The rise of Joe Simmonds: The Exeter fly-half hoping to lead the Chiefs to glory

Joe Simmonds will lead Exeter Chiefs in Saturday's Champions Cup final at Ashton Gate
©Steve Haag Sports

Listening to Exeter Chiefs Director of Rugby Rob Baxter, you wouldn’t think his team are entering two of the biggest fixtures in the club’s history over the course of the next eight days.

In his press conference on Wednesday, the Chiefs boss was calmness personified but it is hard to dodge the expectation and excitement surrounding his side at the moment.

Ten years ago, Exeter clinched promotion to the Premiership and it triggered a journey of sustained progression for the Devonshire club, but now Baxter and his squad are on the threshold of a famous league and European Cup double.

Their fifth successive Premiership final is still to come next weekend, but the latest chapter in the club’s remarkable rise will take place in the city where Exeter’s evolution arguably began.

When the Chiefs secured their place in the top-flight of English rugby, they did so by beating Bristol at the Memorial Stadium. Just over a decade later, the club are back in the West Country for a European Champions Cup final against the stars of Racing 92.

Exeter have been an unstoppable force this season and some of their current homegrown talent have been integral, not only to their impressive campaign this year, but to the success the club has experienced since 2010.

To name just a few, the likes of Jack Nowell, Henry Slade and Luke Cowan-Dickie have all been nurtured in Devon so they will be desperate to lift Exeter’s first ever European-title on Saturday evening, and the same emotions will apply to fellow local lads Sam and Joe Simmonds.

The duo have been outstanding for the Chiefs this term and last month, the brothers both dotted down in the Champions Cup semi-final victory against Toulouse. Sam is two years older than Joe, but the latter is set to lead out Exeter at Ashton Gate this weekend having captained his team to edge of glory.

At 23 years-old, the fly-half would go down in Chiefs folklore if he was able to guide his side to a maiden European crown and whilst the club’s overall journey has a romantic feel about it, the story of Joe Simmonds’ rise only adds to the narrative.

Talking Rugby Union spoke to some of the people who have helped, and witnessed, Simmonds’ progression in the game.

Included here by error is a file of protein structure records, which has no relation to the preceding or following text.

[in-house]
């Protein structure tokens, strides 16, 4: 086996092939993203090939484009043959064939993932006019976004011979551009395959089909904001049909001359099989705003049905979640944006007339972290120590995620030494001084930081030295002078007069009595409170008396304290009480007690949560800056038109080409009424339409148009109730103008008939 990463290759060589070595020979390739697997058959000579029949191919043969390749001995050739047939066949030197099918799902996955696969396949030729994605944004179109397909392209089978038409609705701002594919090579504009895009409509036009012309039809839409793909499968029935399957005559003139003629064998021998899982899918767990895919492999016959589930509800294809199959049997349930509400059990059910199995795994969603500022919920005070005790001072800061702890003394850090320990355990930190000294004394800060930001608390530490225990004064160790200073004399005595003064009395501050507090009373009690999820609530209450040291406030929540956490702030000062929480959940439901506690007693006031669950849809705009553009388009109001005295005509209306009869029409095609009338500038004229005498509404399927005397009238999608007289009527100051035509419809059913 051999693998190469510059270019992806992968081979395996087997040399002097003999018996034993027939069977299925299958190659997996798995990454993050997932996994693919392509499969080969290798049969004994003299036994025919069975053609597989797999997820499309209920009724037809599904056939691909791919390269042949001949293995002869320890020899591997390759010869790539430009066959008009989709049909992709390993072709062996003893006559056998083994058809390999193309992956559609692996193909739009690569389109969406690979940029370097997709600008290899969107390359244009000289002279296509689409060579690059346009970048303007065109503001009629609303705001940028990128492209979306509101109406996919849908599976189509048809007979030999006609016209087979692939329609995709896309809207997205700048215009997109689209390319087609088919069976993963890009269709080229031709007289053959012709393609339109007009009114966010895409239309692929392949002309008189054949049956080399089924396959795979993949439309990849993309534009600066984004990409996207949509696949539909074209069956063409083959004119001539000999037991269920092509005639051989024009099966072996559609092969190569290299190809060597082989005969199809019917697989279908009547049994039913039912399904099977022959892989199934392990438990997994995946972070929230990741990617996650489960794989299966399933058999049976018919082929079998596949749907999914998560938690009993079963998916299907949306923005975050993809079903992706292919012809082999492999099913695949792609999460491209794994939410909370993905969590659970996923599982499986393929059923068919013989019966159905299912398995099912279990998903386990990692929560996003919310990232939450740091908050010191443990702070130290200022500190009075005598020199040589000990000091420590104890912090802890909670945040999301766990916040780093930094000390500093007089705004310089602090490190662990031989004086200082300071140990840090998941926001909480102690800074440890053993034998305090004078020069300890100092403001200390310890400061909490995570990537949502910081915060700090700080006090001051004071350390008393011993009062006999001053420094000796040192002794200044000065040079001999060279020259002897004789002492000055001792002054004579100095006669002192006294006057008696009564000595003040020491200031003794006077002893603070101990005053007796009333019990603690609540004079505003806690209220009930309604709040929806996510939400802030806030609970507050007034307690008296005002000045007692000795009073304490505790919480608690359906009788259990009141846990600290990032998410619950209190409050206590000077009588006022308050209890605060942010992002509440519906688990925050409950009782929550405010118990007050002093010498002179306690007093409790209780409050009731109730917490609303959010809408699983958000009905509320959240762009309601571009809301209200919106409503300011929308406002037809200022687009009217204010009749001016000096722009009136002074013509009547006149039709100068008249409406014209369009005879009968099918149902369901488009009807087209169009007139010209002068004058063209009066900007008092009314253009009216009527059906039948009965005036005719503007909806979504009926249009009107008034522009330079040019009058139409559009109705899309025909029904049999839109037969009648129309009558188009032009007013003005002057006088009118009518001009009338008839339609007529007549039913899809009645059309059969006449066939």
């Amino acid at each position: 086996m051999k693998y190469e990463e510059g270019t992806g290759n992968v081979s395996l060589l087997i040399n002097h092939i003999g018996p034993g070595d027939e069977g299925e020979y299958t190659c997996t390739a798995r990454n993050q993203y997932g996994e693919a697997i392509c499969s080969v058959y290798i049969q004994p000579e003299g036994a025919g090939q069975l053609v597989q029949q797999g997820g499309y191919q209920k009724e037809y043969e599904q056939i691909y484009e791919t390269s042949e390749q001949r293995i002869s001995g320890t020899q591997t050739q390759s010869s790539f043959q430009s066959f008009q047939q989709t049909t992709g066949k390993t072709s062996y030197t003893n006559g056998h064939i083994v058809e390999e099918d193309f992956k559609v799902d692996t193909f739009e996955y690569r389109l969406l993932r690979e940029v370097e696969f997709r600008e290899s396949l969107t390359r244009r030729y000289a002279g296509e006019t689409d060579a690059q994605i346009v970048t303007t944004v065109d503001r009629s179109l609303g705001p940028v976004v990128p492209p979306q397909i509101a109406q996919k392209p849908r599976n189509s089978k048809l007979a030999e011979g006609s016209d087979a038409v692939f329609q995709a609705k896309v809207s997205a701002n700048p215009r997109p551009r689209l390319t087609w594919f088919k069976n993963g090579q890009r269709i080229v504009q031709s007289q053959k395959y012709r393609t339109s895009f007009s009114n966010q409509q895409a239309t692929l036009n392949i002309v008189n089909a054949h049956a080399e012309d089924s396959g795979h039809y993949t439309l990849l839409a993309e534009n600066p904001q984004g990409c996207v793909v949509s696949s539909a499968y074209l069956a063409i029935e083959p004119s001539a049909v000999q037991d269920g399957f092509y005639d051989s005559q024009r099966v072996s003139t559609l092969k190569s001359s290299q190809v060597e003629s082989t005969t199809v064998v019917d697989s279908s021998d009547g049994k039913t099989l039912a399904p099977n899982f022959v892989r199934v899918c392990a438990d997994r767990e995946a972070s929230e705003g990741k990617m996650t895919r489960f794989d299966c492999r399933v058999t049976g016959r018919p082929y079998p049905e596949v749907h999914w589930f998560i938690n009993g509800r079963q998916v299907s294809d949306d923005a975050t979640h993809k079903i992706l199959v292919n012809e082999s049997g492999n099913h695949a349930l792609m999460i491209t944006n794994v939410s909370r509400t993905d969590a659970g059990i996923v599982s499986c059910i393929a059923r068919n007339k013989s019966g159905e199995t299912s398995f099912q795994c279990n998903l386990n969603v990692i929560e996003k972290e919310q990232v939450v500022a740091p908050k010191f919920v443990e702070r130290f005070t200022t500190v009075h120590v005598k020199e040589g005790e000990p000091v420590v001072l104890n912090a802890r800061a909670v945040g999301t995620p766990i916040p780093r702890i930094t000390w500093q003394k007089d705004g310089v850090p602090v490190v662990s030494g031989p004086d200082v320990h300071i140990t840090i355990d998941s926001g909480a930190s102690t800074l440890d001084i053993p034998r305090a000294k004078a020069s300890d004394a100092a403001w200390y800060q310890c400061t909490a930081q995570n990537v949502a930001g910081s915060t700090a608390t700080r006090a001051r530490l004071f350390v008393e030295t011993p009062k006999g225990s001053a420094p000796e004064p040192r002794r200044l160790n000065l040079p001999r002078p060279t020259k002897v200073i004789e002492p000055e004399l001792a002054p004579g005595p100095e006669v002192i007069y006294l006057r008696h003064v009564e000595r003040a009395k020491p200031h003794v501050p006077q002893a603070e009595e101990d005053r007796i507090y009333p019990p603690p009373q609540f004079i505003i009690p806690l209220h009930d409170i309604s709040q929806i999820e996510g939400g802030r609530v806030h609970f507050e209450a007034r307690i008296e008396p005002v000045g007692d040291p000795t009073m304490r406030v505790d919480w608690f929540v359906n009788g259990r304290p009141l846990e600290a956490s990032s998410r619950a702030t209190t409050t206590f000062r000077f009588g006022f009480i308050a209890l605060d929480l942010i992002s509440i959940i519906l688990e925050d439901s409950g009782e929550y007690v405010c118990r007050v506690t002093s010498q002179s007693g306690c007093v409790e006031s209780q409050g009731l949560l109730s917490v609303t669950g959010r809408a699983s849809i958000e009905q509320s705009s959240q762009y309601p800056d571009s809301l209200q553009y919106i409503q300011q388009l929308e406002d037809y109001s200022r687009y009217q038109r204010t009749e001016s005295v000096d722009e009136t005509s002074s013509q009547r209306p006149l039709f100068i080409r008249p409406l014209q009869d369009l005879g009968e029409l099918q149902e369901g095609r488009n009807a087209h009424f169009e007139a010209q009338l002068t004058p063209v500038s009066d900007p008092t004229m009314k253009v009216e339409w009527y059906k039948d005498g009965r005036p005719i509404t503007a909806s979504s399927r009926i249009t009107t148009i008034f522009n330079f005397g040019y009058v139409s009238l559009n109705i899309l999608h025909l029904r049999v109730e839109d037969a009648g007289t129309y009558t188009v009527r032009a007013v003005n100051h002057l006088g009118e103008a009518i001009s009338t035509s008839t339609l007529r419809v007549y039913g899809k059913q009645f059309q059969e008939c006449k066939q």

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It is well documented that Teignmouth RFC is the hometown team of Simmonds and his brother, Sam.

Their father, David, and uncle, Rob, are also part of the fabric of the club but Simmonds Jnr only turned to rugby after beginning his sporting journey in the world of football with Torquay United’s academy.

Simmonds was initially involved with the Colts set-up at Teignmouth, but his raw talent was immediately spotted by 1st XV player/coach and former Exeter Chief Jason Luff who provided the then 17-year-old with his first real taste of adult rugby.

“He was quite slight, but the skill set he had and the ability to throw perfect passes off both hands whilst running was something to behold,” Luff tells TRU. “Obviously, he has got a massive boot on him as well so he got plucked from the Colts and stuck straight into the first team.

“He just took it all in his stride. He wasn’t out of his depth at all. They were quite physical games. There were some fat lumps who saw that there was this young lad who barely had a moustache so they were charging down his channel, but he definitely stood his ground!

“I was coaching at the time and I was playing as well so having someone with his skill set in the team just meant we could just do anything! We had a great year when we got promoted out of Western Counties West that year. Joe was man of the match most weeks. He just dealt with everything that came his way and it was all part of his development. There is this lad who is uber-talented and just playing rugby locally, but I don’t think he realised how good he was.”

Simmonds’ ability on the pitch brought a reassurance to Teignmouth’s play as they went on to clinch a league and cup double during his spell with the club.